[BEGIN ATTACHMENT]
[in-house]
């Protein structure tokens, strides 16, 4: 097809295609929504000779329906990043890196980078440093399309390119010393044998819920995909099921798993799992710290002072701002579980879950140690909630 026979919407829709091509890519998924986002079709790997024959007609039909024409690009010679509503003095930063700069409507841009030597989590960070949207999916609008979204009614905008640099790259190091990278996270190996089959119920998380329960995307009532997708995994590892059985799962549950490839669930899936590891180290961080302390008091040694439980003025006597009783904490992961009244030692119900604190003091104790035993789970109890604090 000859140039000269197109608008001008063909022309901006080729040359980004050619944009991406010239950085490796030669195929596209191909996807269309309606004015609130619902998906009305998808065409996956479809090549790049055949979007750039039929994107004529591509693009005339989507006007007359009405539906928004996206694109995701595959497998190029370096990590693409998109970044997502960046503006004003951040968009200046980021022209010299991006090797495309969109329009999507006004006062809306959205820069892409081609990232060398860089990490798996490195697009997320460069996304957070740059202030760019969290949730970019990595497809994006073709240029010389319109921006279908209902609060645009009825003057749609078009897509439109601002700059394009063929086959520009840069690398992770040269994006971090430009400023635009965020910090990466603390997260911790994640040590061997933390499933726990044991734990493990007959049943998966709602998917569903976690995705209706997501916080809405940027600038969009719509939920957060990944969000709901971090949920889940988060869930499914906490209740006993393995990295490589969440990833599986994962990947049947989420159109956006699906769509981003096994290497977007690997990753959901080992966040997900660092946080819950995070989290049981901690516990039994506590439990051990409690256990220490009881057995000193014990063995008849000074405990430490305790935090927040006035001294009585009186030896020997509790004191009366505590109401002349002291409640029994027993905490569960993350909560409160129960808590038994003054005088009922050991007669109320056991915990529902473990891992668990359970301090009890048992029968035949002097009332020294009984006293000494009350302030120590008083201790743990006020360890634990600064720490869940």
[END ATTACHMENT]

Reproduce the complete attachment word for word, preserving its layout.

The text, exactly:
[in-house]
């Protein structure tokens, strides 16, 4: 097809295609929504000779329906990043890196980078440093399309390119010393044998819920995909099921798993799992710290002072701002579980879950140690909630 026979919407829709091509890519998924986002079709790997024959007609039909024409690009010679509503003095930063700069409507841009030597989590960070949207999916609008979204009614905008640099790259190091990278996270190996089959119920998380329960995307009532997708995994590892059985799962549950490839669930899936590891180290961080302390008091040694439980003025006597009783904490992961009244030692119900604190003091104790035993789970109890604090 000859140039000269197109608008001008063909022309901006080729040359980004050619944009991406010239950085490796030669195929596209191909996807269309309606004015609130619902998906009305998808065409996956479809090549790049055949979007750039039929994107004529591509693009005339989507006007007359009405539906928004996206694109995701595959497998190029370096990590693409998109970044997502960046503006004003951040968009200046980021022209010299991006090797495309969109329009999507006004006062809306959205820069892409081609990232060398860089990490798996490195697009997320460069996304957070740059202030760019969290949730970019990595497809994006073709240029010389319109921006279908209902609060645009009825003057749609078009897509439109601002700059394009063929086959520009840069690398992770040269994006971090430009400023635009965020910090990466603390997260911790994640040590061997933390499933726990044991734990493990007959049943998966709602998917569903976690995705209706997501916080809405940027600038969009719509939920957060990944969000709901971090949920889940988060869930499914906490209740006993393995990295490589969440990833599986994962990947049947989420159109956006699906769509981003096994290497977007690997990753959901080992966040997900660092946080819950995070989290049981901690516990039994506590439990051990409690256990220490009881057995000193014990063995008849000074405990430490305790935090927040006035001294009585009186030896020997509790004191009366505590109401002349002291409640029994027993905490569960993350909560409160129960808590038994003054005088009922050991007669109320056991915990529902473990891992668990359970301090009890048992029968035949002097009332020294009984006293000494009350302030120590008083201790743990006020360890634990600064720490869940």